Moreover, Senate Republicans were opposed to the creation of the CFPB, intended to crack down on some of the shady business practices that helped lead to the Great Recession; and after its creation they were bent on making it as ineffective as possible.

Conservatives could not kill the CFPB because the Senate and House passed it into law with actual votes, not parliamentary tricks. They do not want more oversight of Wall Street because they really have adopted the bizarre belief that Wall Street had nothing to do with the financial collapse of 2008. That was all the fault of a nurse and her mechanic husband out in Des Moines who bought a house they couldn’t afford, master of the universe Barney Frank and radio waves from a martian space ship.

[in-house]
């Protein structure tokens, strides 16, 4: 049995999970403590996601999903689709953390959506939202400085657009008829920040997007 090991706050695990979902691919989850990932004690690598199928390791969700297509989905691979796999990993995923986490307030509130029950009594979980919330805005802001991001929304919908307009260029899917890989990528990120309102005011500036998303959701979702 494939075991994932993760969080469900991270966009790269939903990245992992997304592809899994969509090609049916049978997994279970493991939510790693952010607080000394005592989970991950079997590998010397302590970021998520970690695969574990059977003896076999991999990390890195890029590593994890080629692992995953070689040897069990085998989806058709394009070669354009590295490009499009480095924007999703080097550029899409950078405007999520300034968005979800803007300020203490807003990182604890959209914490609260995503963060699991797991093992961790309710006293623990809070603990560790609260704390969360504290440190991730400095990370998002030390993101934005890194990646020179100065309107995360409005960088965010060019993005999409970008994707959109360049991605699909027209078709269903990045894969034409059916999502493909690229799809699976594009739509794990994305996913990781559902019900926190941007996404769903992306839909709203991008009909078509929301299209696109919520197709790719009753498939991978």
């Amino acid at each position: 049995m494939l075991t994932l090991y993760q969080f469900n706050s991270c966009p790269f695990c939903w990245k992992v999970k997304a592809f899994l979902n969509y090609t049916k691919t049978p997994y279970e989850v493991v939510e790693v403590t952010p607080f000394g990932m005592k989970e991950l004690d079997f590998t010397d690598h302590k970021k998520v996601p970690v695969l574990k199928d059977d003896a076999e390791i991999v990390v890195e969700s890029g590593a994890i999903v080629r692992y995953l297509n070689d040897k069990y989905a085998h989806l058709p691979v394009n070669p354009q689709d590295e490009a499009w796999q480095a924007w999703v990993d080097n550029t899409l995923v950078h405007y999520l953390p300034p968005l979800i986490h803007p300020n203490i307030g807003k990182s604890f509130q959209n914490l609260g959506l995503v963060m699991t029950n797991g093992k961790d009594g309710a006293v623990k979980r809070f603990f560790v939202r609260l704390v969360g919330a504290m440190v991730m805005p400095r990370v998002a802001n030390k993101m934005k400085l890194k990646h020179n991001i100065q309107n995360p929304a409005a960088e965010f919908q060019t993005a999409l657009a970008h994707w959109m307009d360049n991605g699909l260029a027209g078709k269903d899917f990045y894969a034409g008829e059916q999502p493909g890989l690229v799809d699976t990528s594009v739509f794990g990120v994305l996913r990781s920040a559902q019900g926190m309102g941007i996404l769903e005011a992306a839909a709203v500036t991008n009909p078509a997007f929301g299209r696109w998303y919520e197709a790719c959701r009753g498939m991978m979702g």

For all the controversy surrounding these appointments, they were clearly constitutional if either of two things is true.  They were constitutional if, despite the pro forma sessions, the Senate was in recess from December 20 until January 23.  If that hiatus amounted to a “recess” for purposes of Article II, Section 2, then the President’s exercise of his appointment prerogative was permissible.  The appointments would also be constitutional, of course, if the three-day hiatus between January 3 and January 6 was a “recess” for constitutional purposes.  The President had plausible arguments either way.

If the appeals court opinion, were left in place or upheld by the U.S. Supreme Court, it would mark a ground-breaking departure from the way presidents have used recess appointments.